Lou Williams entered the NBA in 2005 as a member of the last draft class that allowed high school players to jump straight to the League. Since then, he has experienced it all over the course of his six-year NBA career, including a three-game stint in the D-League at the beginning of his sophomore season. This year, the 6-1, 175-pound reserve guard for the Philadelphia 76ers is having one of his best seasons yet, averaging 13.7 points and 3.4 assists per game.
In the end, Lou Williams will always be defined by his accomplishments on the basketball court, but that hasn’t stopped him from building his personal brand away from the arena. When it comes to off-court endeavors, Williams is one of the more entrepreneurial-minded sports professionals out there. While he was in New York, we sat down with Lou to talk hoops, fashion, music and life outside of the game.
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Dime: Tell us more about your documentary, Peace of Mind, and how that came about. We see the first couple episodes are already on your YouTube channel.
Lou Williams: Basically I want to give people some insight on what’s going on with life outside of basketball. Usually when you see basketball players on TV, you see the superstars and you really don’t get to see what life is like for the mid-level guys. It was an opportunity for me to have some people that I grew up around follow me around with cameras and give you some insight on the many things I’m involved with.
Dime: What made you choose the episodic format as opposed to one long movie?
LW: Every episode is something different. We showed you about the music part of things, the community stuff that we do and also my daughter being born. Just a number of things that people wouldn’t get the opportunity to see. The reason why we’re doing episodes is because we figure we can do it forever like that.
Dime: What type of feedback have you gotten from it?
LW: For the most part, the feedback has been really positive. I’m really grateful and appreciative of that because at the same time, once you allow people on the inside, you always leave that door open for criticism.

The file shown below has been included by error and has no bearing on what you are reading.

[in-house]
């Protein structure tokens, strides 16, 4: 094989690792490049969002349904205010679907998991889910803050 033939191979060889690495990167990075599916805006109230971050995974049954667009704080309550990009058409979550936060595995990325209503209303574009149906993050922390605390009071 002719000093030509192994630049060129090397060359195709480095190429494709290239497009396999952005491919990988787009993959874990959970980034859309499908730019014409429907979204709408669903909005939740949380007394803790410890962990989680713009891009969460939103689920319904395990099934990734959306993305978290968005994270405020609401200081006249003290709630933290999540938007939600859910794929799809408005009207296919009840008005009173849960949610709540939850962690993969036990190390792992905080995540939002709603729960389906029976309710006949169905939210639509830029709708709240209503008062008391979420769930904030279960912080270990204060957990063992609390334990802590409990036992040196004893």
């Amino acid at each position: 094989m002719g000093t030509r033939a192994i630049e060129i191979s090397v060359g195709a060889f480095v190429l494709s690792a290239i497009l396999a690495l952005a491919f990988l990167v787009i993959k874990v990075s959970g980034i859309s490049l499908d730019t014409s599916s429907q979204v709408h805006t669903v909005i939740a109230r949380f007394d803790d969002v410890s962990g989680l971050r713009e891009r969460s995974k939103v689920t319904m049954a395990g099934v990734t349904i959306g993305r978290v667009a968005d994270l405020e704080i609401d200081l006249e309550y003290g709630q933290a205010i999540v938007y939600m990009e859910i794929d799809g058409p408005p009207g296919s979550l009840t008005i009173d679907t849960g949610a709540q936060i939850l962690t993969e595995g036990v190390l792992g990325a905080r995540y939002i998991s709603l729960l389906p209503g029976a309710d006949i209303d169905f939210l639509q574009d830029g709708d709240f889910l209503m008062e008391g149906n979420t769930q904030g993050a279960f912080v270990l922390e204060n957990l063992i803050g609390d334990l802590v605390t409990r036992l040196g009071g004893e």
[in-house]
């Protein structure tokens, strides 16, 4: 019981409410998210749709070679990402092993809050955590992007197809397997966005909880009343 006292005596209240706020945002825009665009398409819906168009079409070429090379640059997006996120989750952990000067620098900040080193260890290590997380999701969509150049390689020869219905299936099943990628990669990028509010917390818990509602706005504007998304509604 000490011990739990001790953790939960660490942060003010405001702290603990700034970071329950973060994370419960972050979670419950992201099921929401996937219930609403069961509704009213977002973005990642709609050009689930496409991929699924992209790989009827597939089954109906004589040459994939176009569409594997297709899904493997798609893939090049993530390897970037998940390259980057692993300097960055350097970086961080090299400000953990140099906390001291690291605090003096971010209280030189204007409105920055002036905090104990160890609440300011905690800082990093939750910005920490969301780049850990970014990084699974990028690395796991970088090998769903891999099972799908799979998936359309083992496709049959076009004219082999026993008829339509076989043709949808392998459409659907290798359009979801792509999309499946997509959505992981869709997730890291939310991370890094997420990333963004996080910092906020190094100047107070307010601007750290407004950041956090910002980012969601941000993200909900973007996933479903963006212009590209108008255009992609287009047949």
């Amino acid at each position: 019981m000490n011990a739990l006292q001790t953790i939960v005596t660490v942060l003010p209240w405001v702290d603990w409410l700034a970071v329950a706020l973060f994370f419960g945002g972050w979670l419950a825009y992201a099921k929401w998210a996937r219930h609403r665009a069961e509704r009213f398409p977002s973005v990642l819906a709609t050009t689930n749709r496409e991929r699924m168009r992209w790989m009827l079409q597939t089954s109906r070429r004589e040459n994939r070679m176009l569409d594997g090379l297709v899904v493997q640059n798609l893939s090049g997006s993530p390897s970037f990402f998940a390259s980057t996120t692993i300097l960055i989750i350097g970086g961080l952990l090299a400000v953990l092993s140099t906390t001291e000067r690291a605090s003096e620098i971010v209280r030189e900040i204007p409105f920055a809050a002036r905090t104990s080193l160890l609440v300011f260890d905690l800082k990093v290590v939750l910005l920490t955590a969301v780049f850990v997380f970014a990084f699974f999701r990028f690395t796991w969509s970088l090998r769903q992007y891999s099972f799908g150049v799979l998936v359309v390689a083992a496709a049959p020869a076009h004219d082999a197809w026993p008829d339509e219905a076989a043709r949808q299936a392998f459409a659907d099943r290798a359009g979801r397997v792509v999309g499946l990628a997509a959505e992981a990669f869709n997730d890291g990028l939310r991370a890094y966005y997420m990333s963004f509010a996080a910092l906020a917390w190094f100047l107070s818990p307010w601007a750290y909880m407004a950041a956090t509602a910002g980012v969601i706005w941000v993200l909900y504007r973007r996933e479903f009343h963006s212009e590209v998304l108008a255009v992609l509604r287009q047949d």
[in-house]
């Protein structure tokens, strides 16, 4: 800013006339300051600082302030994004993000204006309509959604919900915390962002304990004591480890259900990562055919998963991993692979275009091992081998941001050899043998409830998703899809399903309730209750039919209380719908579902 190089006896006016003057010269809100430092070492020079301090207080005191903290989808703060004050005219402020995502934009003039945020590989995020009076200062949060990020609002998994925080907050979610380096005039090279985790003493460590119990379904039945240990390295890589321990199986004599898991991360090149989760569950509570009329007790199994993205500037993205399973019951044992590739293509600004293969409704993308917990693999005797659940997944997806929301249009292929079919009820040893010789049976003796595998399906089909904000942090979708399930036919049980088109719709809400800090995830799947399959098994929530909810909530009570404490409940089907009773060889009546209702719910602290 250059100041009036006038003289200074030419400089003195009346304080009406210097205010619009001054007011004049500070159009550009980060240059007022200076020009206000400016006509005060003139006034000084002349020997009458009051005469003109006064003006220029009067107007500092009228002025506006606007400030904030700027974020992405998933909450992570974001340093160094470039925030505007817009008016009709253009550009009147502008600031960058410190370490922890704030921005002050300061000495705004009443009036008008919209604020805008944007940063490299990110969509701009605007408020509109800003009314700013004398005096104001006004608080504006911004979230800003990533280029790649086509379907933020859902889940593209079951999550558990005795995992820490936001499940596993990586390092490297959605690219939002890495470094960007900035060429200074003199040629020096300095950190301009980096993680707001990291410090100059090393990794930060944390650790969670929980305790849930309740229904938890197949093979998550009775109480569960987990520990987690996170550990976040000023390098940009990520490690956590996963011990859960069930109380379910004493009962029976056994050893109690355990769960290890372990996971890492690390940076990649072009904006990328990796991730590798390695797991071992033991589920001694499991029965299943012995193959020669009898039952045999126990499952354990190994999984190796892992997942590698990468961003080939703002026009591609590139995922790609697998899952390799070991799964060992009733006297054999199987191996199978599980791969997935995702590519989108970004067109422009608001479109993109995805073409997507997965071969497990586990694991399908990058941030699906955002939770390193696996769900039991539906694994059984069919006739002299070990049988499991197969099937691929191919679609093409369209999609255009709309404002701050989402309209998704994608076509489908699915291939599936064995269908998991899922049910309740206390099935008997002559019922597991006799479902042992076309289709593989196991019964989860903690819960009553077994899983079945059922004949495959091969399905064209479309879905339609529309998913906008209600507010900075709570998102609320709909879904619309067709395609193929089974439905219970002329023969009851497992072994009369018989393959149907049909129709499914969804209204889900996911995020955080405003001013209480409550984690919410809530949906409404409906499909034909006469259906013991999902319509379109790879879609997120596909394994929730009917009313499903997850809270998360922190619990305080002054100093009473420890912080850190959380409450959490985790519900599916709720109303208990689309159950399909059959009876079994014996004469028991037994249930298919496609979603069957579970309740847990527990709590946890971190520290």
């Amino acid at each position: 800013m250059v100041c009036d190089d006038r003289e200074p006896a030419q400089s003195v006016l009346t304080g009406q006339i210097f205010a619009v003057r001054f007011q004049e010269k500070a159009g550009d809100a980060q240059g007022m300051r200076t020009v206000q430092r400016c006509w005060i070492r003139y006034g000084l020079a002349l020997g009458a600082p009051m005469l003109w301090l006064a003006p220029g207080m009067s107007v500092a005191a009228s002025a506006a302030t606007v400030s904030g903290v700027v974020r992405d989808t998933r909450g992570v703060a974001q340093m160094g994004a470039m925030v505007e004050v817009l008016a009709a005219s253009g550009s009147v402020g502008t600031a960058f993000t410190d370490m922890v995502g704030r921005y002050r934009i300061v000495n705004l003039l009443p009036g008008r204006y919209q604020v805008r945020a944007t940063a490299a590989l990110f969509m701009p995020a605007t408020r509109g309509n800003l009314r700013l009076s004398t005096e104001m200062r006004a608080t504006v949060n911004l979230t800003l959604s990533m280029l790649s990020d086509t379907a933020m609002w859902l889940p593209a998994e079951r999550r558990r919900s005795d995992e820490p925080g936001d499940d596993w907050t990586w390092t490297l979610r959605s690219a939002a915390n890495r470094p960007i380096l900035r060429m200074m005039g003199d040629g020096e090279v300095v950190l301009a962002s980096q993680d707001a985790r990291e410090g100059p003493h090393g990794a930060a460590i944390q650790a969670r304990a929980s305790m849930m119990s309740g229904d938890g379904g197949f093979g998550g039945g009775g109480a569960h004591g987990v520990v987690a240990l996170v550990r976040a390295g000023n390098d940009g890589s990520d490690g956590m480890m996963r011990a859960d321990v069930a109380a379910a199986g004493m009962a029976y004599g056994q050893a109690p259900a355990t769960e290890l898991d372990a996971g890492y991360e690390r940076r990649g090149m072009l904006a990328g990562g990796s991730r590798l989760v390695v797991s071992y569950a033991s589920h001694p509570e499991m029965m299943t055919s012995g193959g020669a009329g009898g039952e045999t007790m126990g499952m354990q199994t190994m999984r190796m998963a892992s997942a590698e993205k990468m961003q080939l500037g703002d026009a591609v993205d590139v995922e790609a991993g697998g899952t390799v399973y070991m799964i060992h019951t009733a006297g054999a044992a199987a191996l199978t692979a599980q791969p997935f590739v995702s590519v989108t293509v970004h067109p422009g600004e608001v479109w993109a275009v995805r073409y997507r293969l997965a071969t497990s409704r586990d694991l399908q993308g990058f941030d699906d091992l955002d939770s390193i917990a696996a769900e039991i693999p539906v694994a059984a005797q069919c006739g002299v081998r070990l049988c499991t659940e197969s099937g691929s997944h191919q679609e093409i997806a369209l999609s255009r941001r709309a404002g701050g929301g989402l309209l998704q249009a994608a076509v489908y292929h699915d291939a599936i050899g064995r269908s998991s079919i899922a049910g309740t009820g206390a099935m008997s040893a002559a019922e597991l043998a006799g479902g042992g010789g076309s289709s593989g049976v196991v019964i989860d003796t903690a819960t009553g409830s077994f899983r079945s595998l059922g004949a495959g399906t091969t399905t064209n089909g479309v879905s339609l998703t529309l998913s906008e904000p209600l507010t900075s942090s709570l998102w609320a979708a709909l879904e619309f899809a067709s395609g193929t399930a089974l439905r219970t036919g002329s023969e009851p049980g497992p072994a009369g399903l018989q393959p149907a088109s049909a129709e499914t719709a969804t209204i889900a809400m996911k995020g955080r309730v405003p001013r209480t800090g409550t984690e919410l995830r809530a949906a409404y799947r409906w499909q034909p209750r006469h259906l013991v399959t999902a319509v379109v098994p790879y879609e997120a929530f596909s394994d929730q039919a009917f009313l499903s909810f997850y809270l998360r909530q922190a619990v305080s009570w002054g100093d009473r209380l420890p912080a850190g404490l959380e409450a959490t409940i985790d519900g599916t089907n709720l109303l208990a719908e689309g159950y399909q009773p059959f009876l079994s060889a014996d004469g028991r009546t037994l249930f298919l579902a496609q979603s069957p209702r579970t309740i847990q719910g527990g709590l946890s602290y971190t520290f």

Dime: We know you’re a Converse guy, but tell us a little about your clothing brand, Evol Rocx Clothing.
LW: It’s Evol, which is “love” spelled backwards, Rocx. Love rocks. We’ve been doing it for a year now. I have a few partners out of Florida and a few partners out of New York. We all merged together to create this clothing line. We’ve been doing very well. Right now, we’re starting off basic â€“ sweaters, t-shirts, skullies â€“ things like that. It’s just something to expand your portfolio.
Dime: How much are you involved with the designs and the marketing?
LW: It’s not something that I just put a bunch of money into and just sit back for a check. I sit in the meetings and we go over the different designs, colors, layouts and schemes that we want to do.
Dime: What’s your target audience for the brand, and where can we find it?
LW: 18-30 is probably our demographic as far as the products and things we’re promoting on the t-shirts. We’ve mainly been going viral, but now we’re starting to get into the boutique stores and expand the brand a little more. Right now, we’re on EvolRocx.com, and we’re still working on getting it in boutiques. There’s been a demand for the product, but we don’t have quite enough to put it in the stores.
Dime: Also in the documentary, we see you’re heavy in the music game. What role does music play in your life?
LW: Music is something that I’ve been doing for as long as I’ve been playing basketball. I think that started from just freestyling on the back of the team bus in high school. But at the end of the day, it’s just a hobby for me. It’s just something that takes up time. If you get to know me, you’ll see that I always keep myself busy; I’m always working on something. I just find things to block up time, and I think music has been doing that for me this past season.
Dime: Can we expect more videos like the “I’m A Boss” freestyle? That was pretty hot.
LW: (laughs) “I’m A Boss” was spur of the moment. We just got bored and I was playing music and they were like, “We should shoot it in the studio.” What happened is we put it on YouTube, and WorldStar ripped it off of YouTube, and that’s how that whole thing started.
Dime: Any mixtapes in the future?
LW: I have plenty of mixtapes. I don’t know about a mixtape for the public. (laughs) When you’re doing something that’s a hobby, you don’t want to be criticized for something you do for fun.